• Sun. Jun 4th, 2023

    Restriction of FOREX on 42 items: Group asks CBN to review its policy to save Naira

    ByBassey Udo

    Dec 28, 2021


    The Centre for the Promotion of Private Enterprise (CPPE) has decried the suffocating impact of the restriction of access to foreign exchange by importers of 42 items, and has asked the Central Bank of Nigeria (CBN) to consider an urgent review of the policy to save the Naira.

    Following alleged abuse by importers of the foreign exchange allocation, the CBN in 2016 introduced the policy on restriction of access to foreign exchange through the official window for importers of 41 items. The number later increased to 42 with the addition of milk to the list.

    Although the apex bank has always insisted the import of the affected items or goods were not banned or prohibited by neither the Nigeria Customs Service nor the Federal Government, the importers of those items would not access foreign exchange through the official window.

    The 42 items not valid for foreign exchange at the Nigerian official window include rice, cement, fertiliser, margarine, palm produce, beef, vegetables, poultry and eggs, wooden doors and Iron rods, private airplanes/jets, Indian incense, Tinned fish in sauce (Geisha)/sardines, Cold rolled steel sheets, Galvanized steel sheets, Roofing sheets, Wheelbarrows, Head pans, Metal boxes and containers, Enamelware, Steel drums and Steel pipes.

    Others include Wire rods (deformed and not deformed), Iron rods and reinforcing bard, Wire mesh, Steel nails, Security and razor wine, Wood particle boards and panels, Wood Fibre Boards and Panels, Plywood boards and panels, Wooden doors, Furniture, Toothpicks, Glass and Glassware, Kitchen utensils, Tableware, Tiles-vitrified and ceramic, Textiles, Woven fabrics, Clothes, Plastic and rubber products, polypropylene granules, cellophane wrappers, Soap and cosmetics, Tomatoes/Tomatoes pastes, Euro bond/Foreign currency Bond/share purchases, and milk.

    Four years after the policy, CPPE economists have drawn the attention of the CBN to the impact of the policy on the Naira, and have called for the review of its foreign exchange policy in 2022.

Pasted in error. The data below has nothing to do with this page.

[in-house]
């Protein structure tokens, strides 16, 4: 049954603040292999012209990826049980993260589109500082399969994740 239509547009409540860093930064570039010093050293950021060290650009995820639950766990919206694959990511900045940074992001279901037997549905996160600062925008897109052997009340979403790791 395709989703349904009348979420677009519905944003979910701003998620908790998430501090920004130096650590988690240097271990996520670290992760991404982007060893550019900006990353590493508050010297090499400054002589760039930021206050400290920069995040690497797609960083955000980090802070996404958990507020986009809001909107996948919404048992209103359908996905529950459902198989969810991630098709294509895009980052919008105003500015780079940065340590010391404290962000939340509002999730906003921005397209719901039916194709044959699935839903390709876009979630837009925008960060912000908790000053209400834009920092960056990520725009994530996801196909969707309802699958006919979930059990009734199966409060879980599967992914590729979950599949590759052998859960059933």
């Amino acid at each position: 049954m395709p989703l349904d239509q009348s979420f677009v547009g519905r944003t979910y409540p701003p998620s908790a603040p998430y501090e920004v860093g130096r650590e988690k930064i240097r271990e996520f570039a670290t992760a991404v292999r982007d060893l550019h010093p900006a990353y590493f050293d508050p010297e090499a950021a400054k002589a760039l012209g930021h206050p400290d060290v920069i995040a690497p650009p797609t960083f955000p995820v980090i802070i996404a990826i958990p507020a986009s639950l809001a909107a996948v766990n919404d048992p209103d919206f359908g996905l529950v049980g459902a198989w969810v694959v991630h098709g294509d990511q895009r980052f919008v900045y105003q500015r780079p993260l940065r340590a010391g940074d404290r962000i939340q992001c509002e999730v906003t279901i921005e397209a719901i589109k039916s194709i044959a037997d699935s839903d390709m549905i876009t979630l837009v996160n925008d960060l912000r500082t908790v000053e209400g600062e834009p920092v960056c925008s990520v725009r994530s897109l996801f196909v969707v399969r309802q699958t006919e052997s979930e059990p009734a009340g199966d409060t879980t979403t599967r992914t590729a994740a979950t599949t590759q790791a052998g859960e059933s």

The CPPE made the call in its latest economic and business environment review for 2021 and agenda for 2022.
    The group believes such a review would help in improving dollar liquidity as well as boost the chances of the Naira surviving against other currencies, as the current foreign exchange policy by the CBN is negatively affecting investors, manufacturers, and other stakeholders.

    “To reduce the pressure on foreign reserves, the CBN excluded over 40 items from access to foreign exchange in the official window.
    “Some of the products on this list are intermediate products for some manufacturing firms which have negatively impacted some manufacturers. It would be advisable for the CBN to have a robust engagement with the stakeholders to review this list in the New Year,” CPPE said.

    The CBN, the group said, should adopt a flexible exchange rate policy regime that would allow the pricing mechanisms to reflect the demand and supply fundamentals in the foreign exchange market.
    “Our proposition is that the CBN should adopt a flexible exchange rate policy regime. We would like to clarify that this is not a devaluation proposition.

    “Rather, it is a pricing mechanism that reflects the demand and supply fundamentals in the foreign exchange market. It is a model that is sustainable, predictable, and transparent. It is a policy regime that would reduce uncertainty and inspire the confidence of investors.

    “It is a policy framework that would minimize discretion and arbitrage in the foreign exchange allocation mechanism. A flexible exchange rate regime is a policy choice adopted to cope with changing demand and supply conditions in the forex market.”

    Also, the centre said adopting a market rate would deepen the autonomous foreign exchange market by liberalizing inflows from export proceeds, diaspora remittances, multinational companies, donor agencies, diplomatic missions, and others.

    A flexible exchange rate, the group said, would enhance liquidity in the foreign exchange market, increase investors’ confidence, and ensure a more transparent model for foreign exchange allocation.

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